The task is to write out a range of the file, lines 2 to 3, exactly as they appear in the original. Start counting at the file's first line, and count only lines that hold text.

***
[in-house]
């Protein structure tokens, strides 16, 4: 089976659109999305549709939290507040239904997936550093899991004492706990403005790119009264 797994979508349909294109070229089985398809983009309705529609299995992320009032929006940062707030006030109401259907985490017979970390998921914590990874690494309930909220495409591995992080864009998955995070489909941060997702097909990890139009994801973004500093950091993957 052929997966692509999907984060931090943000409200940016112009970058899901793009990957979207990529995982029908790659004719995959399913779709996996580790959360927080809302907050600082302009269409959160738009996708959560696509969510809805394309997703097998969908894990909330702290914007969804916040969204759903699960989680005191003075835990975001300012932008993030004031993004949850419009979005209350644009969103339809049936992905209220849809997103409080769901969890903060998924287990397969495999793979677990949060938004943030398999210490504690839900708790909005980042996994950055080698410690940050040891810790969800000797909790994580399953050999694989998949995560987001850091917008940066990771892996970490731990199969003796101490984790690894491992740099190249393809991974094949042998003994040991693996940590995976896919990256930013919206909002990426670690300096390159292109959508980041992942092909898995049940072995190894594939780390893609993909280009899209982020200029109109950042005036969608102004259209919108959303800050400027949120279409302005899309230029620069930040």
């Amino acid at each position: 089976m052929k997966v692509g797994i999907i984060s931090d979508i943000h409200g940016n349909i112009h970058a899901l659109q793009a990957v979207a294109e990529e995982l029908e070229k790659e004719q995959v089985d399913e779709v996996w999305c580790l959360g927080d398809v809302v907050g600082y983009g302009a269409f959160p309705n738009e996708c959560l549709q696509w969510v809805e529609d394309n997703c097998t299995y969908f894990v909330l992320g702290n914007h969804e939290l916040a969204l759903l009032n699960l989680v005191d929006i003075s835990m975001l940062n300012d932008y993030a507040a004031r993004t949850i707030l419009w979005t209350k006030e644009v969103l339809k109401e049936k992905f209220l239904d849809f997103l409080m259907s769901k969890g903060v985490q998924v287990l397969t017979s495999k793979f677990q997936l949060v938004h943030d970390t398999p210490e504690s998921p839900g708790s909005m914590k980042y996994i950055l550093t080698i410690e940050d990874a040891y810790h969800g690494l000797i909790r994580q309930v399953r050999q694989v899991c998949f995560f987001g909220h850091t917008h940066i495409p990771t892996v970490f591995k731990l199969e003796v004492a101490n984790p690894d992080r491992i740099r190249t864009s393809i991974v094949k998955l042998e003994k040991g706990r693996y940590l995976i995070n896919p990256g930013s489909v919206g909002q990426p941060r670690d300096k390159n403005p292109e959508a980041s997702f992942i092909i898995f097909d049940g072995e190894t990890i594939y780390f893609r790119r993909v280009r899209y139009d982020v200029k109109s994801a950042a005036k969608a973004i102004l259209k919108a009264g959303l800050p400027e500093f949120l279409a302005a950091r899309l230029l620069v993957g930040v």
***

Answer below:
């Protein structure tokens, strides 16, 4: 089976659109999305549709939290507040239904997936550093899991004492706990403005790119009264 797994979508349909294109070229089985398809983009309705529609299995992320009032929006940062707030006030109401259907985490017979970390998921914590990874690494309930909220495409591995992080864009998955995070489909941060997702097909990890139009994801973004500093950091993957 052929997966692509999907984060931090943000409200940016112009970058899901793009990957979207990529995982029908790659004719995959399913779709996996580790959360927080809302907050600082302009269409959160738009996708959560696509969510809805394309997703097998969908894990909330702290914007969804916040969204759903699960989680005191003075835990975001300012932008993030004031993004949850419009979005209350644009969103339809049936992905209220849809997103409080769901969890903060998924287990397969495999793979677990949060938004943030398999210490504690839900708790909005980042996994950055080698410690940050040891810790969800000797909790994580399953050999694989998949995560987001850091917008940066990771892996970490731990199969003796101490984790690894491992740099190249393809991974094949042998003994040991693996940590995976896919990256930013919206909002990426670690300096390159292109959508980041992942092909898995049940072995190894594939780390893609993909280009899209982020200029109109950042005036969608102004259209919108959303800050400027949120279409302005899309230029620069930040």
């Amino acid at each position: 089976m052929k997966v692509g797994i999907i984060s931090d979508i943000h409200g940016n349909i112009h970058a899901l659109q793009a990957v979207a294109e990529e995982l029908e070229k790659e004719q995959v089985d399913e779709v996996w999305c580790l959360g927080d398809v809302v907050g600082y983009g302009a269409f959160p309705n738009e996708c959560l549709q696509w969510v809805e529609d394309n997703c097998t299995y969908f894990v909330l992320g702290n914007h969804e939290l916040a969204l759903l009032n699960l989680v005191d929006i003075s835990m975001l940062n300012d932008y993030a507040a004031r993004t949850i707030l419009w979005t209350k006030e644009v969103l339809k109401e049936k992905f209220l239904d849809f997103l409080m259907s769901k969890g903060v985490q998924v287990l397969t017979s495999k793979f677990q997936l949060v938004h943030d970390t398999p210490e504690s998921p839900g708790s909005m914590k980042y996994i950055l550093t080698i410690e940050d990874a040891y810790h969800g690494l000797i909790r994580q309930v399953r050999q694989v899991c998949f995560f987001g909220h850091t917008h940066i495409p990771t892996v970490f591995k731990l199969e003796v004492a101490n984790p690894d992080r491992i740099r190249t864009s393809i991974v094949k998955l042998e003994k040991g706990r693996y940590l995976i995070n896919p990256g930013s489909v919206g909002q990426p941060r670690d300096k390159n403005p292109e959508a980041s997702f992942i092909i898995f097909d049940g072995e190894t990890i594939y780390f893609r790119r993909v280009r899209y139009d982020v200029k109109s994801a950042a005036k969608a973004i102004l259209k919108a009264g959303l800050p400027e500093f949120l279409a302005a950091r899309l230029l620069v993957g930040v």